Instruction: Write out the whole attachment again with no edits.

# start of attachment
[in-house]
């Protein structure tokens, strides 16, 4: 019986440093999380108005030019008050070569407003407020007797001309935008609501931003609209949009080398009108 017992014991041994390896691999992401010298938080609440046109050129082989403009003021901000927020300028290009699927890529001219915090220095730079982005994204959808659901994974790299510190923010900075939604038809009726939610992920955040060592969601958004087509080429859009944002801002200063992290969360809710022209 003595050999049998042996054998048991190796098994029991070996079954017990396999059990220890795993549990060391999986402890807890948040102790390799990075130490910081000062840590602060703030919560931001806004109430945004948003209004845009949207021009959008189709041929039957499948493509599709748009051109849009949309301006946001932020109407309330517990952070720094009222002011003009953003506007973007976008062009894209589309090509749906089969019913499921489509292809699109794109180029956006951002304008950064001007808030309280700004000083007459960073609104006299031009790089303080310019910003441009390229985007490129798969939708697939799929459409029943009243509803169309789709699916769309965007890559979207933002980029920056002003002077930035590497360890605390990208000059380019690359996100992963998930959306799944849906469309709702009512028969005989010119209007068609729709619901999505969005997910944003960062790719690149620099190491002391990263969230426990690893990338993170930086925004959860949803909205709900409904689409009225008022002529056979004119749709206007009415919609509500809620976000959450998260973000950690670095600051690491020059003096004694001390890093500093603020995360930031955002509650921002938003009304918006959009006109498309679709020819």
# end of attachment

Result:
[in-house]
């Protein structure tokens, strides 16, 4: 019986440093999380108005030019008050070569407003407020007797001309935008609501931003609209949009080398009108 017992014991041994390896691999992401010298938080609440046109050129082989403009003021901000927020300028290009699927890529001219915090220095730079982005994204959808659901994974790299510190923010900075939604038809009726939610992920955040060592969601958004087509080429859009944002801002200063992290969360809710022209 003595050999049998042996054998048991190796098994029991070996079954017990396999059990220890795993549990060391999986402890807890948040102790390799990075130490910081000062840590602060703030919560931001806004109430945004948003209004845009949207021009959008189709041929039957499948493509599709748009051109849009949309301006946001932020109407309330517990952070720094009222002011003009953003506007973007976008062009894209589309090509749906089969019913499921489509292809699109794109180029956006951002304008950064001007808030309280700004000083007459960073609104006299031009790089303080310019910003441009390229985007490129798969939708697939799929459409029943009243509803169309789709699916769309965007890559979207933002980029920056002003002077930035590497360890605390990208000059380019690359996100992963998930959306799944849906469309709702009512028969005989010119209007068609729709619901999505969005997910944003960062790719690149620099190491002391990263969230426990690893990338993170930086925004959860949803909205709900409904689409009225008022002529056979004119749709206007009415919609509500809620976000959450998260973000950690670095600051690491020059003096004694001390890093500093603020995360930031955002509650921002938003009304918006959009006109498309679709020819």